Cuba unplugged: Just 90 miles from Florida, another world awaits
May 14, 2017
Steamboat Springs — I almost didn't make it into Cuba.
Sometime around 4:30 a.m., Steamboat Springs time, in early April, I was jolted awake from my nap on the floor of the Miami International Airport by a loud announcement on the loud speaker.
A gate attendant informed anyone who didn't have a Cuban visa to come to the podium.
I thought I had done all of the research and came prepared with letters from my editor and a copy of a newspaper to prove I was a working journalist.
The $60 per night Airbnb across the street from the sea was all booked, and my travel insurance cards were printed.
So I was perplexed when the gate agent insisted I still needed a tourist travel visa.
Foggy and still tired from a redeye flight to Miami from Denver, panic started to set in.
As the departure time approached, it became apparent I would need to go to the other side of the Miami airport, buy an unplanned $100 travel visa and make it back through security in time for my flight.
Luckily and oddly, there were no lines.
On the quick flight into Havana, I worried about what might happen if there was another piece of paperwork I missed, and what would happen if they wouldn't let me into Cuba.
I spent the last minutes of internet access I would have for four days finding conflicting news reports about whether it would be wise to proclaim I was a journalist or just say I was a tourist.
Would the 360-camera I had in my bag set off alarms?
Was I destined to spend a day, maybe two, waiting at an airport?
This was no ordinary flight and no ordinary vacation.
A time capsule
When the airplane touched down nine miles from downtown Havana, almost everyone on our Frontier Airlines flight started clapping and cheering.
They also promptly ignored the pilot's request to stay seated and buckled until the airplane reached the gate.
It was as if everyone on this flight was part of one big family.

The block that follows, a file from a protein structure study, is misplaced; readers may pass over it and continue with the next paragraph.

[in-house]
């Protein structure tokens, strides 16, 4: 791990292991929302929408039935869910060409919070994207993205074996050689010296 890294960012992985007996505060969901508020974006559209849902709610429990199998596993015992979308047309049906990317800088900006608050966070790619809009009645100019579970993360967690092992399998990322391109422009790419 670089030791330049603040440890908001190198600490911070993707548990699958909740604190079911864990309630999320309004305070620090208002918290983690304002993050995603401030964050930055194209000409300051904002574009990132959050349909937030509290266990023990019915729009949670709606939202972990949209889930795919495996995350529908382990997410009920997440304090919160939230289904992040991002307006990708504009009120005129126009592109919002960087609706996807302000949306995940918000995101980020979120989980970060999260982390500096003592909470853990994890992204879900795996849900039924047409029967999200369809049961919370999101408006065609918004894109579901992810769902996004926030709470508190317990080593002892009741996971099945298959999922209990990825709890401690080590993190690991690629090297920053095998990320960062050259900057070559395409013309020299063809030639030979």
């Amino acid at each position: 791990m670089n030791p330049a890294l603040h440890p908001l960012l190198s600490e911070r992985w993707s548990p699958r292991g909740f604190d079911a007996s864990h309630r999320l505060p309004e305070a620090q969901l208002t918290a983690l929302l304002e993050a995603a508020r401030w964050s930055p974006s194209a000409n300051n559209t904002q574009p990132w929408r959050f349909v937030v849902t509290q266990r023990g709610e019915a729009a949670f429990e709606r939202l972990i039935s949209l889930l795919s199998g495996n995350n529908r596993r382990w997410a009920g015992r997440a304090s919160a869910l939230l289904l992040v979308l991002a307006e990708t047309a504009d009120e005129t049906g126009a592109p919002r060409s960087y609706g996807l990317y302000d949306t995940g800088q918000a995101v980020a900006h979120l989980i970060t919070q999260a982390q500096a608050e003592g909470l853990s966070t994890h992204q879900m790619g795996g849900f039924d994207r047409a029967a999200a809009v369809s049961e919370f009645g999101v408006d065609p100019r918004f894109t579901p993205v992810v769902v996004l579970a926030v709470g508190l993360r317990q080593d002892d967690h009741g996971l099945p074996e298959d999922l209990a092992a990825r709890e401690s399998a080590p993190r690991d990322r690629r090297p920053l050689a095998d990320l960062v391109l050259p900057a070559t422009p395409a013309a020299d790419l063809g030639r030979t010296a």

Cubans, as I would quickly learn, are very friendly and social. They are always laughing and socializing.
And without the constant distraction of smartphones and tablets, they seem to be more engaged with each other.
When an American steps outside of the Jose Marti Airport in Havana, they instantly step into a different world.
The smell of diesel fuel and gas fumes are overpowering.
Soviet-era flatbed trucks rumble down the streets carrying workers and agriculture equipment.
Hispanic music fills the air.
And the flurry of American classic cars from the '50s and '60s make it hard to pin down exactly what year it is in Cuba.
Our friendly cab driver, Ismael, drove an old car that reminded me of my brother's fixer-upper Volkswagen Scirocco.
Ismael's car had no AC and a frame that rumbled and squeaked on every bump in the road.
And, it sometimes took two or three attempts to start the car.
I would quickly learn Cubans are very thrifty and resourceful.
Drivers working on their broken-down cars in the middle of busy streets were a common sight.
I first became interested in visiting Cuba when I heard my father talk about his desire to see the old Spanish architecture in Havana.
My dad started studying Texas and Spanish history extensively when my family moved to Austin, Texas.
After seeing this country, myself, I'm hoping he'll get to make the trip sometime soon.
Crumbling pastel buildings dot the landscape.
There are no modern, glass skyscrapers.